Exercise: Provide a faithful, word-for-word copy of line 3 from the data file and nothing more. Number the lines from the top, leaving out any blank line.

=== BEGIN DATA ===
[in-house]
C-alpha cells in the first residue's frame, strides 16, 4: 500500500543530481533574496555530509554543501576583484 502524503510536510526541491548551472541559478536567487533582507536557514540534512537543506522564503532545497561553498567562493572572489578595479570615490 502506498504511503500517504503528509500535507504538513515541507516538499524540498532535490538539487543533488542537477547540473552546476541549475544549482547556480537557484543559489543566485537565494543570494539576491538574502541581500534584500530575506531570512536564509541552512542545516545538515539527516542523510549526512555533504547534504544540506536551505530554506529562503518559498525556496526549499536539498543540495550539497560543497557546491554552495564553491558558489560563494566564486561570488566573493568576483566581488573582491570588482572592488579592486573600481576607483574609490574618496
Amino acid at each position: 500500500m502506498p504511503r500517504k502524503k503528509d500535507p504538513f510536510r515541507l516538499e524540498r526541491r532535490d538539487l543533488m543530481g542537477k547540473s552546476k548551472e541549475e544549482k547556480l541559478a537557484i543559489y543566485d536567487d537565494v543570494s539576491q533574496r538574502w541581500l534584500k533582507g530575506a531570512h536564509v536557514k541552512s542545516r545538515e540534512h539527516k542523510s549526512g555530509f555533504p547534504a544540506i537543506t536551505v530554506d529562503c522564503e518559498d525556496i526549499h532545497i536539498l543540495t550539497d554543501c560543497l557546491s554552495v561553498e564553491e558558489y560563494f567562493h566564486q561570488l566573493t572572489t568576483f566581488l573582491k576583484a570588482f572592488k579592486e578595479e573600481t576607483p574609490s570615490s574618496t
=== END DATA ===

Amino acid at each position: 500500500m502506498p504511503r500517504k502524503k503528509d500535507p504538513f510536510r515541507l516538499e524540498r526541491r532535490d538539487l543533488m543530481g542537477k547540473s552546476k548551472e541549475e544549482k547556480l541559478a537557484i543559489y543566485d536567487d537565494v543570494s539576491q533574496r538574502w541581500l534584500k533582507g530575506a531570512h536564509v536557514k541552512s542545516r545538515e540534512h539527516k542523510s549526512g555530509f555533504p547534504a544540506i537543506t536551505v530554506d529562503c522564503e518559498d525556496i526549499h532545497i536539498l543540495t550539497d554543501c560543497l557546491s554552495v561553498e564553491e558558489y560563494f567562493h566564486q561570488l566573493t572572489t568576483f566581488l573582491k576583484a570588482f572592488k579592486e578595479e573600481t576607483p574609490s570615490s574618496t